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Handwriting From Hell... A Quest For Personal Improvement.

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#31 cavey

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Posted 14 March 2014 - 12:45

Hah, then I misremembered your handedness ^_^



#32 Coop

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Posted 23 March 2014 - 13:10

Just gave my wife a hand written wish list for my upcoming birthday. Well not really a wish list, more like a shoppinglist for La Couronne du Comte.

What's on it?
A blue TWSBI Vac 700
A TWSBI Vac 20 ink bottle
And a bottle of sapphire blue ink
... Never underestimate the power of human stupidity ...

Keep track of the progress in my quest for a less terrible handwriting here: http://www.fountainp...t/#entry2917072

#33 Coop

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Posted 18 April 2014 - 07:49

13897028901_e191fa2afd.jpg


... Never underestimate the power of human stupidity ...

Keep track of the progress in my quest for a less terrible handwriting here: http://www.fountainp...t/#entry2917072

#34 ac12

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Posted 19 April 2014 - 21:46

Good work.

 

When I decided to work on my handwriting, it took me a while.

 

The biggest change was learning to write with my arm, as I used to write with my fingers.  That single change took over 3 months of CONSTANT daily practice of at least 1 hour a day.  It was training my arm to write with smaller finer movements and to NOT use my fingers to write.  This change also let me write much larger than I could before, and with ease.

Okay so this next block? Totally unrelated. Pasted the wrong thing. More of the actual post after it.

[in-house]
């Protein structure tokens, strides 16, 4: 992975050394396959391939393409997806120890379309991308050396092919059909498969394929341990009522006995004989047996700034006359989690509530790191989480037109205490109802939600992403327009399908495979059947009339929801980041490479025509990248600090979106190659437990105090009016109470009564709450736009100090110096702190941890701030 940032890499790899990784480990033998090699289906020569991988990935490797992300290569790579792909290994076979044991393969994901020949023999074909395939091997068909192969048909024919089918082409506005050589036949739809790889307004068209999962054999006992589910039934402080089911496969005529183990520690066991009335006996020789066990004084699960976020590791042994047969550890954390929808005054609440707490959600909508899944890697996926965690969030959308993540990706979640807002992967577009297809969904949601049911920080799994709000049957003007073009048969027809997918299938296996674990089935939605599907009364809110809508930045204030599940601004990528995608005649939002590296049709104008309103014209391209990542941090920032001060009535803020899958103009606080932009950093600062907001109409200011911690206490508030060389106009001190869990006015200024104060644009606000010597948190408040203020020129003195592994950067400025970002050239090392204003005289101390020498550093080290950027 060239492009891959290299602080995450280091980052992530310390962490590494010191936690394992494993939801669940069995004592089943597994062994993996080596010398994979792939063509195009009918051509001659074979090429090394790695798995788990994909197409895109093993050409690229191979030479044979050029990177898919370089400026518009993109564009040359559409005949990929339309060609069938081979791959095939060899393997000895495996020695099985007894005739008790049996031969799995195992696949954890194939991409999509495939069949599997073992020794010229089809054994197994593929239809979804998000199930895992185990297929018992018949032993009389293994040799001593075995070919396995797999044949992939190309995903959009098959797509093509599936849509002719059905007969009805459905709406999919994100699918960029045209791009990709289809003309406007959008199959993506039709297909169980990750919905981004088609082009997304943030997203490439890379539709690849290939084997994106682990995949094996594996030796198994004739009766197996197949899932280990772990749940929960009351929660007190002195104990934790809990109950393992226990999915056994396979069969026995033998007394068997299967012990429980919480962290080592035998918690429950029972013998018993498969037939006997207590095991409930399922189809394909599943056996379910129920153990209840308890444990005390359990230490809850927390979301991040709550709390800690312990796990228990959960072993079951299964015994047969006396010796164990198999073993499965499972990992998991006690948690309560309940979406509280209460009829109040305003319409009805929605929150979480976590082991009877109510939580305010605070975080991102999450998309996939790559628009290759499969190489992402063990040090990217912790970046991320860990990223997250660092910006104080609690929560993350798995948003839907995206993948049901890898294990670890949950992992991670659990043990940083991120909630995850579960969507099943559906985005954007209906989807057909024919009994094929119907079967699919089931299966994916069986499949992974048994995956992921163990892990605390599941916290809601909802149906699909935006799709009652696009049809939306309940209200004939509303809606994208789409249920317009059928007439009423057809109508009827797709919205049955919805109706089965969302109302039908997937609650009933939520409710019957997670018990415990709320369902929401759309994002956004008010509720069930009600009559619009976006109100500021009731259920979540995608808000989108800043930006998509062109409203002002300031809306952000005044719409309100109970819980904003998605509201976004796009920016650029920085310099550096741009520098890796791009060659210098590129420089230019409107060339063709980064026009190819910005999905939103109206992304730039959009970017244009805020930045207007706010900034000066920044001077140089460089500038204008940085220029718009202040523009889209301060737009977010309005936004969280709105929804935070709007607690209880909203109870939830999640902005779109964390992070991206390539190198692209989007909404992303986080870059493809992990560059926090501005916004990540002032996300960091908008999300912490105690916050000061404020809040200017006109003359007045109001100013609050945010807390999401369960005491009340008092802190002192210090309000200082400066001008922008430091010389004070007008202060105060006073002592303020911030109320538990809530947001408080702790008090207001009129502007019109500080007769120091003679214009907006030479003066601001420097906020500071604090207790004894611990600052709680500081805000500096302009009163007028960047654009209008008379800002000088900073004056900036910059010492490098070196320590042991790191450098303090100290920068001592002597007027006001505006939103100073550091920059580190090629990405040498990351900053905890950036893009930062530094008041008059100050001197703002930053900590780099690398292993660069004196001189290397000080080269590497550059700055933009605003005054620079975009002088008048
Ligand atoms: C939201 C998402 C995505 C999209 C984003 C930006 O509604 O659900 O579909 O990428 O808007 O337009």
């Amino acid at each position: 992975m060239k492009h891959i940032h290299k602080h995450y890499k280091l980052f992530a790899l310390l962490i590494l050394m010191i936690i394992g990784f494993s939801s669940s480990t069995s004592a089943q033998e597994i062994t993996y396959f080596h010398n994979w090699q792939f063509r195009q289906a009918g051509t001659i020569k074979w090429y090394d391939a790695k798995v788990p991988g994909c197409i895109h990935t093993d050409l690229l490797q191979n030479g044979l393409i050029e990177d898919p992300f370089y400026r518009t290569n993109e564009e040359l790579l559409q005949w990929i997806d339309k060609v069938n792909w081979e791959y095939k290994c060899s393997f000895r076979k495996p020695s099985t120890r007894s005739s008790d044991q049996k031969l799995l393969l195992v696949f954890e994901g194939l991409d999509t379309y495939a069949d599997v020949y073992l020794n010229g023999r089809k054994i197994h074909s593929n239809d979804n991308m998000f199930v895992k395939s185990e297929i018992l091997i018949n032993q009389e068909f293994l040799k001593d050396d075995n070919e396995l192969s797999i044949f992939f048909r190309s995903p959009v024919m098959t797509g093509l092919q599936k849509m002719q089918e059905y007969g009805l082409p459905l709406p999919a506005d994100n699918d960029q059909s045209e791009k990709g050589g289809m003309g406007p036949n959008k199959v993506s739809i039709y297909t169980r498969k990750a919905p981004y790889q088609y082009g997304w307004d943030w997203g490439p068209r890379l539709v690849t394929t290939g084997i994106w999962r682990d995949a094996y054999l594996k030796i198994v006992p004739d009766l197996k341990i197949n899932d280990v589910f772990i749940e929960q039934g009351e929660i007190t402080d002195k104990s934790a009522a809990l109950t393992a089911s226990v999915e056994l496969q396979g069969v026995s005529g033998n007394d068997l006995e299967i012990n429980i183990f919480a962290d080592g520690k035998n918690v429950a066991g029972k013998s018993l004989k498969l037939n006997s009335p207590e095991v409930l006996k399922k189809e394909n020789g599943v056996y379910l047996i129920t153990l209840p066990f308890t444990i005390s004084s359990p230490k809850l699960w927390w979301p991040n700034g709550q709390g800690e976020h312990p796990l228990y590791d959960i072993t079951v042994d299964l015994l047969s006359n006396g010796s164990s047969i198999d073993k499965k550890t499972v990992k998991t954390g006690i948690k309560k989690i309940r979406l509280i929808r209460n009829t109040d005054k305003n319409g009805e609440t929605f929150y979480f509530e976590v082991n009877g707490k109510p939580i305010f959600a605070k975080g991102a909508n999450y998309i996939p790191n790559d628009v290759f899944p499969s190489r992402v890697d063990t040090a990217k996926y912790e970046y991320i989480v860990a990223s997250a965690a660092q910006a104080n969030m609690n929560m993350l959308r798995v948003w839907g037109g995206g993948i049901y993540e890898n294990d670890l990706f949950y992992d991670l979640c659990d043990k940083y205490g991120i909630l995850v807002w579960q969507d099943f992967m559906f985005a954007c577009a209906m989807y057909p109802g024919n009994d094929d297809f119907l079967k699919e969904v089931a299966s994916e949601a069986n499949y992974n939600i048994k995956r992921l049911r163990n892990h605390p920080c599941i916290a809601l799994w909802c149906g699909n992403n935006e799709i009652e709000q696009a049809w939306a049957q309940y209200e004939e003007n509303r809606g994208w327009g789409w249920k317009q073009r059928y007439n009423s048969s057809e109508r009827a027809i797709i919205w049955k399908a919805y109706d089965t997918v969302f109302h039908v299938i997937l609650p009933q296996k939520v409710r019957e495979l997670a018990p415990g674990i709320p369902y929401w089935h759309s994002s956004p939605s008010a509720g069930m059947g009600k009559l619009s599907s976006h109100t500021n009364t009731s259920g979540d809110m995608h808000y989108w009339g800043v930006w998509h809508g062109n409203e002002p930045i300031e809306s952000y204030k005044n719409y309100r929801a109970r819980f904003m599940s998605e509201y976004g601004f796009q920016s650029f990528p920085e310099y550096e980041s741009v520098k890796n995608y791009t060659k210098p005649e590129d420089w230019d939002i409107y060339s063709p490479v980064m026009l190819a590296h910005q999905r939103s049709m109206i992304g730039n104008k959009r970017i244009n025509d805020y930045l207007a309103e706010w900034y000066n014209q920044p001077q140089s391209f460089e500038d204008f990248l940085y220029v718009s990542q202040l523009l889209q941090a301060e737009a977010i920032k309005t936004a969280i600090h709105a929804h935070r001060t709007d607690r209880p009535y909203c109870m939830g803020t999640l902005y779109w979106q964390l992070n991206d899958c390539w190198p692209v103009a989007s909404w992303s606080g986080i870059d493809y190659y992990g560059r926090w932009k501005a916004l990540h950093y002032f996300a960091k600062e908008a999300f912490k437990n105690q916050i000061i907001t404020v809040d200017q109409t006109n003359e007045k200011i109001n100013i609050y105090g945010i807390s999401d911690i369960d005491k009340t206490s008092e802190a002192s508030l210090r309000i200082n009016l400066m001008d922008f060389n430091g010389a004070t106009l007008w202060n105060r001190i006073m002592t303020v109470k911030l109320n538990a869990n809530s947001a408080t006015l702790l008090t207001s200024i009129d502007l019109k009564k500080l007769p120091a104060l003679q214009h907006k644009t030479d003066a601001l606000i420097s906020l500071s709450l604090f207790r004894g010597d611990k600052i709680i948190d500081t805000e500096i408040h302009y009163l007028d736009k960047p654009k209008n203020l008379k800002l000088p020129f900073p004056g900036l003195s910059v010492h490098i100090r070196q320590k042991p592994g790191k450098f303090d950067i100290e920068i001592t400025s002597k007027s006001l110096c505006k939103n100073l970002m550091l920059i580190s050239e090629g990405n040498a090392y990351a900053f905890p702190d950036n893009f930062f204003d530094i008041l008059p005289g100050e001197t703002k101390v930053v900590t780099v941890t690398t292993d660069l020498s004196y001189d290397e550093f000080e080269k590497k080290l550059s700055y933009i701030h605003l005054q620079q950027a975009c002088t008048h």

Every so often I will look at my writing or how I write and decide to make a change, and then it is back to ugly handwriting while I train my hand/arm to write differently.  While this seems time consuming, I found that it is very difficult for me to change several things at once, because I cannot concentrate on each of those several things at the same time.  For me, it is much easier to change ONE thing, so I can concentrate on fixing that one thing.  Then when I have that down, go on to the next thing to change, and continue on.

 

There is an old saying from one of my other hobbies, "fast is slow."

What this means is that you should learn slow, so you understand what you are doing and learn the proper muscle movements, all under full control.   Then, once your muscles are trained in what to do, it speeds up by itself.  You think the word the and your muscles write the without you thinking about each letter t then h then e